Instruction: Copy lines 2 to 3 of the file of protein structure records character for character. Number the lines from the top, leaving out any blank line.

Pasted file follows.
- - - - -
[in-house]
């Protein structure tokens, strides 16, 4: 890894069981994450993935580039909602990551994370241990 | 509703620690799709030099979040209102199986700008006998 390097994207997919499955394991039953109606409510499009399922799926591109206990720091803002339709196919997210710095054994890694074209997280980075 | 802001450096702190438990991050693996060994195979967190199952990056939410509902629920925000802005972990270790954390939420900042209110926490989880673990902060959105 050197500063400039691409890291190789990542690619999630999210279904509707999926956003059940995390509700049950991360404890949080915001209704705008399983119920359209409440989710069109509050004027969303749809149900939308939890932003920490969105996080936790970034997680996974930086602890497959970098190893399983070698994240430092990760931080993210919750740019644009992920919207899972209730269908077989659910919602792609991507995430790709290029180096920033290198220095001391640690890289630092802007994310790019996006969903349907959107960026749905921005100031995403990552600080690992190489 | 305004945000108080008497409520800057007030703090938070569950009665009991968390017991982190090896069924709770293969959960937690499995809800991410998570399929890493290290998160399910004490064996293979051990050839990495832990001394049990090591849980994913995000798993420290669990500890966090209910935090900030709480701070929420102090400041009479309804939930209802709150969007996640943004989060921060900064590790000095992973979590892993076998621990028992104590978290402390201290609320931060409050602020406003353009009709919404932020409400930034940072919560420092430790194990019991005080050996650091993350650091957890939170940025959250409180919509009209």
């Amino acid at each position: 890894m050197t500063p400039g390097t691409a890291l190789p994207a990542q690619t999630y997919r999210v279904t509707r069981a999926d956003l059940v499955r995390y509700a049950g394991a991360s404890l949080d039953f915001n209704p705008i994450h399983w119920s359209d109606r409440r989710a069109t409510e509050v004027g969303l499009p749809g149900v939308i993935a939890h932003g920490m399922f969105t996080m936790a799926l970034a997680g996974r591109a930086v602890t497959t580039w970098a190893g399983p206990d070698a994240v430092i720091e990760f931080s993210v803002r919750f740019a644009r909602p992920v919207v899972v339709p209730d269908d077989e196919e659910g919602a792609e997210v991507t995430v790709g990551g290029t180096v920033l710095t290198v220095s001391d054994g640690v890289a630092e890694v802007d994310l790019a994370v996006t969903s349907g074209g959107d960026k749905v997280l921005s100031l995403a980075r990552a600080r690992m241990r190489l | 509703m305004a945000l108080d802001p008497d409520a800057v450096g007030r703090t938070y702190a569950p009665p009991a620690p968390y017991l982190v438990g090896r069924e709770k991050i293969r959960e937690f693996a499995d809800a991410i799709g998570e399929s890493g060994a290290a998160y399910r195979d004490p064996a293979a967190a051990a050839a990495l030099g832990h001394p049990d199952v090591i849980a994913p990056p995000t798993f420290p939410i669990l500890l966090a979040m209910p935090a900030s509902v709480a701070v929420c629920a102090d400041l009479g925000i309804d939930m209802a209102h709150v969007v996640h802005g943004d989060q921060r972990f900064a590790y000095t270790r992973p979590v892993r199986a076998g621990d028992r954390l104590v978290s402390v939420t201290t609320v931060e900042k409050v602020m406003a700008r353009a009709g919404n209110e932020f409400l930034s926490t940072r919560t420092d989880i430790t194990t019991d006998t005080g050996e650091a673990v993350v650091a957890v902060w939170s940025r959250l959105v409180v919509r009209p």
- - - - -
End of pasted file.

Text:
């Protein structure tokens, strides 16, 4: 890894069981994450993935580039909602990551994370241990 | 509703620690799709030099979040209102199986700008006998 390097994207997919499955394991039953109606409510499009399922799926591109206990720091803002339709196919997210710095054994890694074209997280980075 | 802001450096702190438990991050693996060994195979967190199952990056939410509902629920925000802005972990270790954390939420900042209110926490989880673990902060959105 050197500063400039691409890291190789990542690619999630999210279904509707999926956003059940995390509700049950991360404890949080915001209704705008399983119920359209409440989710069109509050004027969303749809149900939308939890932003920490969105996080936790970034997680996974930086602890497959970098190893399983070698994240430092990760931080993210919750740019644009992920919207899972209730269908077989659910919602792609991507995430790709290029180096920033290198220095001391640690890289630092802007994310790019996006969903349907959107960026749905921005100031995403990552600080690992190489 | 305004945000108080008497409520800057007030703090938070569950009665009991968390017991982190090896069924709770293969959960937690499995809800991410998570399929890493290290998160399910004490064996293979051990050839990495832990001394049990090591849980994913995000798993420290669990500890966090209910935090900030709480701070929420102090400041009479309804939930209802709150969007996640943004989060921060900064590790000095992973979590892993076998621990028992104590978290402390201290609320931060409050602020406003353009009709919404932020409400930034940072919560420092430790194990019991005080050996650091993350650091957890939170940025959250409180919509009209």
């Amino acid at each position: 890894m050197t500063p400039g390097t691409a890291l190789p994207a990542q690619t999630y997919r999210v279904t509707r069981a999926d956003l059940v499955r995390y509700a049950g394991a991360s404890l949080d039953f915001n209704p705008i994450h399983w119920s359209d109606r409440r989710a069109t409510e509050v004027g969303l499009p749809g149900v939308i993935a939890h932003g920490m399922f969105t996080m936790a799926l970034a997680g996974r591109a930086v602890t497959t580039w970098a190893g399983p206990d070698a994240v430092i720091e990760f931080s993210v803002r919750f740019a644009r909602p992920v919207v899972v339709p209730d269908d077989e196919e659910g919602a792609e997210v991507t995430v790709g990551g290029t180096v920033l710095t290198v220095s001391d054994g640690v890289a630092e890694v802007d994310l790019a994370v996006t969903s349907g074209g959107d960026k749905v997280l921005s100031l995403a980075r990552a600080r690992m241990r190489l | 509703m305004a945000l108080d802001p008497d409520a800057v450096g007030r703090t938070y702190a569950p009665p009991a620690p968390y017991l982190v438990g090896r069924e709770k991050i293969r959960e937690f693996a499995d809800a991410i799709g998570e399929s890493g060994a290290a998160y399910r195979d004490p064996a293979a967190a051990a050839a990495l030099g832990h001394p049990d199952v090591i849980a994913p990056p995000t798993f420290p939410i669990l500890l966090a979040m209910p935090a900030s509902v709480a701070v929420c629920a102090d400041l009479g925000i309804d939930m209802a209102h709150v969007v996640h802005g943004d989060q921060r972990f900064a590790y000095t270790r992973p979590v892993r199986a076998g621990d028992r954390l104590v978290s402390v939420t201290t609320v931060e900042k409050v602020m406003a700008r353009a009709g919404n209110e932020f409400l930034s926490t940072r919560t420092d989880i430790t194990t019991d006998t005080g050996e650091a673990v993350v650091a957890v902060w939170s940025r959250l959105v409180v919509r009209p």